For an administration obsessed with the impact of climate change and human rights, very little emerged from the White House this past weekend in response to Iran’s crackdown on protests to water shortages. Perhaps Biden realized he has more than enough to occupy his administration with growing inflation here at home. Whether or not Biden’s foreign policy moves beyond mild condemnation from his State Department remains to be seen, however, as the Biden administration prepares to make another stab at reviving the Joint Comprehensive Plan of Action this week in Vienna.
Since November 9, farmers have engaged in protests against the Iranian government for the severe water shortages in the nation’s agricultural region. According to coverage by the New York Times, roughly 97% of the country faces water scarcity with government mismanagement largely to blame and recent drought conditions worsening the crisis. The central Iranian city of Isfahan served as the origin for protests earlier this month, as farmers gathered to demand that the government restore previously diverted water flows to the region for essential irrigation.
As protests spread from Isfahan, security forces enacted violent suppression last week, with images and videos emerging that showed the use of batons and tear gas on crowds that included women and children. The government has additionally cut off Internet services in some parts of the country in an effort to prevent further organized protests and sharing of images.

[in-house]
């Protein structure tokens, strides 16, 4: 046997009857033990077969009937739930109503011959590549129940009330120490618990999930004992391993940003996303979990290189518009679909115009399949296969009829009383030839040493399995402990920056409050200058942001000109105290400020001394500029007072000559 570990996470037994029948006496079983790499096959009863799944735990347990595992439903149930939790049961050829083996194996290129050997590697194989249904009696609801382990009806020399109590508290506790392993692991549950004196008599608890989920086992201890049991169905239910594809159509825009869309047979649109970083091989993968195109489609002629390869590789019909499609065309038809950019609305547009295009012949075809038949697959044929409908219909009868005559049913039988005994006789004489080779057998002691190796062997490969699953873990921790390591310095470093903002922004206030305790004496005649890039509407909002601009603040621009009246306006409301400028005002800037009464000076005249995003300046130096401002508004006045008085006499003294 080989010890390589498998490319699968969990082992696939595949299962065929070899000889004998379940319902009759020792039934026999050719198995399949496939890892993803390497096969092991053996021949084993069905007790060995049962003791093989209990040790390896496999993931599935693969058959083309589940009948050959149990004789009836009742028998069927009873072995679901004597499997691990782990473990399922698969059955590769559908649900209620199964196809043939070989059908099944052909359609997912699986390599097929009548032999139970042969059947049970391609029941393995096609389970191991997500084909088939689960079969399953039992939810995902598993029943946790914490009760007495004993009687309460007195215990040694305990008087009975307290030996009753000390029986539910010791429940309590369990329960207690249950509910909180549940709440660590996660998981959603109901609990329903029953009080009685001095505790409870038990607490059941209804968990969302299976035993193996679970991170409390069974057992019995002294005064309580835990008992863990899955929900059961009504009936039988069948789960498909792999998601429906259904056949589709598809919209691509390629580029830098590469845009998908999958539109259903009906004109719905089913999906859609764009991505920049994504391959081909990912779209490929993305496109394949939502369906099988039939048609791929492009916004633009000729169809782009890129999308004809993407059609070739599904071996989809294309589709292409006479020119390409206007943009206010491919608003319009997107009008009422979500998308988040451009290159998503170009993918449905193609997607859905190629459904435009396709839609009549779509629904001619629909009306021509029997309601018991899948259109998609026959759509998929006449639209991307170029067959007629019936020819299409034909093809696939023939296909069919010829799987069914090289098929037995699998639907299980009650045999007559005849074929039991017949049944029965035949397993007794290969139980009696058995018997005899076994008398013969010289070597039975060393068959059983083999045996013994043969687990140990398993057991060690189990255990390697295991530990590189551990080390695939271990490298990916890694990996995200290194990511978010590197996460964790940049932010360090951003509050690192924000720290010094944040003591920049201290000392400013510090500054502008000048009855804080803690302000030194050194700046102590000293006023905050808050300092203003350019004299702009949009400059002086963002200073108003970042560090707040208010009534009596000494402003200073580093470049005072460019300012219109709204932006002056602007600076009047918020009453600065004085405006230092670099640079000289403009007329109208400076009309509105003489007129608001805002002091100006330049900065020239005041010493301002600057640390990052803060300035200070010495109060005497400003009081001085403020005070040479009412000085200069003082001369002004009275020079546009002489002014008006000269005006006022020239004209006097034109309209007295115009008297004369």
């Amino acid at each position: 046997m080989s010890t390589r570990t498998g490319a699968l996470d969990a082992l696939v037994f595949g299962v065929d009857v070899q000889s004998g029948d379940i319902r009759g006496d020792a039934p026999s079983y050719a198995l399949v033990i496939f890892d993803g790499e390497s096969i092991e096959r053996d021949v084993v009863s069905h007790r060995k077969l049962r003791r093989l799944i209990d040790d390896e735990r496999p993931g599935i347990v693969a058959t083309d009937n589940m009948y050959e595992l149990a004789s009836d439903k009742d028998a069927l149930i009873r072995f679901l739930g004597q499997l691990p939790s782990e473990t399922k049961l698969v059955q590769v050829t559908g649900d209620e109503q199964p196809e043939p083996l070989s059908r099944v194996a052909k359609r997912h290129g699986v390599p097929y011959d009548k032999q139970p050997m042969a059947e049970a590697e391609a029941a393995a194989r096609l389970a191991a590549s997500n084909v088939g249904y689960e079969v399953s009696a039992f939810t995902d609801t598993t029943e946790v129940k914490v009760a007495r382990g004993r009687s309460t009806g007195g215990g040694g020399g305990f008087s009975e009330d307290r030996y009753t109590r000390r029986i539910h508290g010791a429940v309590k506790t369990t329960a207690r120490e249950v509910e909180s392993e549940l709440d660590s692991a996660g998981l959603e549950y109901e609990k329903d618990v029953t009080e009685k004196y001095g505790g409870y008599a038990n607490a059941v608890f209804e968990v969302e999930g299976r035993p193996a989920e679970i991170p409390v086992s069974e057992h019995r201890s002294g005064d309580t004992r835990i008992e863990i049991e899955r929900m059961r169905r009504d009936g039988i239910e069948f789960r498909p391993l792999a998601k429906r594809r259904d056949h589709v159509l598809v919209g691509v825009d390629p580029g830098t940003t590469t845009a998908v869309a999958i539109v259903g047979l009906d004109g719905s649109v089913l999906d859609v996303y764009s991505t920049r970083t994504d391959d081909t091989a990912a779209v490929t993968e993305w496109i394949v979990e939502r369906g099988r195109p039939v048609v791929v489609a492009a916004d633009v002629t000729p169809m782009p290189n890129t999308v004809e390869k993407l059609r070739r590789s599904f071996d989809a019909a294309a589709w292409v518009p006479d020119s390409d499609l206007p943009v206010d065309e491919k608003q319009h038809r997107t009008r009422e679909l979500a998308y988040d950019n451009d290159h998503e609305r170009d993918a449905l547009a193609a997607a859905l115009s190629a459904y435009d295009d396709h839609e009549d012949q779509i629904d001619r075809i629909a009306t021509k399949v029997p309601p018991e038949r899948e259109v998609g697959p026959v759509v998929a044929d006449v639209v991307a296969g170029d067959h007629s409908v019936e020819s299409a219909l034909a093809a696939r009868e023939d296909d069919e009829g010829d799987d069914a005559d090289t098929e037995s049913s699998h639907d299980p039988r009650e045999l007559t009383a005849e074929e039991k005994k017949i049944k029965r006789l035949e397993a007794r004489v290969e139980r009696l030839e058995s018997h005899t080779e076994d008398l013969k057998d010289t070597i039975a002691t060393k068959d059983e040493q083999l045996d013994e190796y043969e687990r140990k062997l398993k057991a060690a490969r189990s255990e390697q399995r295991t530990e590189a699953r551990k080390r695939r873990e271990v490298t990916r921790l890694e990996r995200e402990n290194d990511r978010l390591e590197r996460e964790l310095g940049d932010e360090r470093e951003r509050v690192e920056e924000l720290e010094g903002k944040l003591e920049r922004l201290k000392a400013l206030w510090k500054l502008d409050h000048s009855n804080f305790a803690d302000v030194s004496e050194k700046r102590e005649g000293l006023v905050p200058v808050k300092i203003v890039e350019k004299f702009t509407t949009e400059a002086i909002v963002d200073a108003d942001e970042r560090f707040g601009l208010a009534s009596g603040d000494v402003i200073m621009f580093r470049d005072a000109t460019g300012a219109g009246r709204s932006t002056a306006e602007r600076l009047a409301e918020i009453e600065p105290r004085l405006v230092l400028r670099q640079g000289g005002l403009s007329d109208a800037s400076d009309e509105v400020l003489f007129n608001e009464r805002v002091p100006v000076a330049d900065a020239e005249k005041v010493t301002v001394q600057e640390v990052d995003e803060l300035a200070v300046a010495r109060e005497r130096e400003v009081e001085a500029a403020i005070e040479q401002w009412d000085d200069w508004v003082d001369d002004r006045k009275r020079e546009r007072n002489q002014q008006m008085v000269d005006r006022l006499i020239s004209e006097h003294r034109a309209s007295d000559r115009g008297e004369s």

The U.S. government’s response consisted of a mild rebuke of Iran’s crackdown on its people, issuing a statement from the State Department on Sunday that expressed its “support” of the “rights of Iranians to peacefully assemble and express themselves, without fear of violence and detention by security forces.” State Department spokesperson Ned Price convincingly tweeted, “Deeply concerned about the violent crackdown against peaceful protestors in Isfahan.”
Meanwhile, the Biden administration prepares for talks with Iran this week, using European diplomats as intermediaries. The United States seeks to lure the regime back into the 2015 nuclear deal that Trump withdrew from due to Iran’s violations of the pact. Iran likely holds the upper hand in these talks, as Biden will have to first concede to the lifting of sanctions and gain assurance that the United States will not walk away again. Despite all its talk on climate change and the “rights” of Iranians to protest peacefully without fear of repercussion, Biden remains unlikely to do anything that might jeopardize the revival of the JCPOA.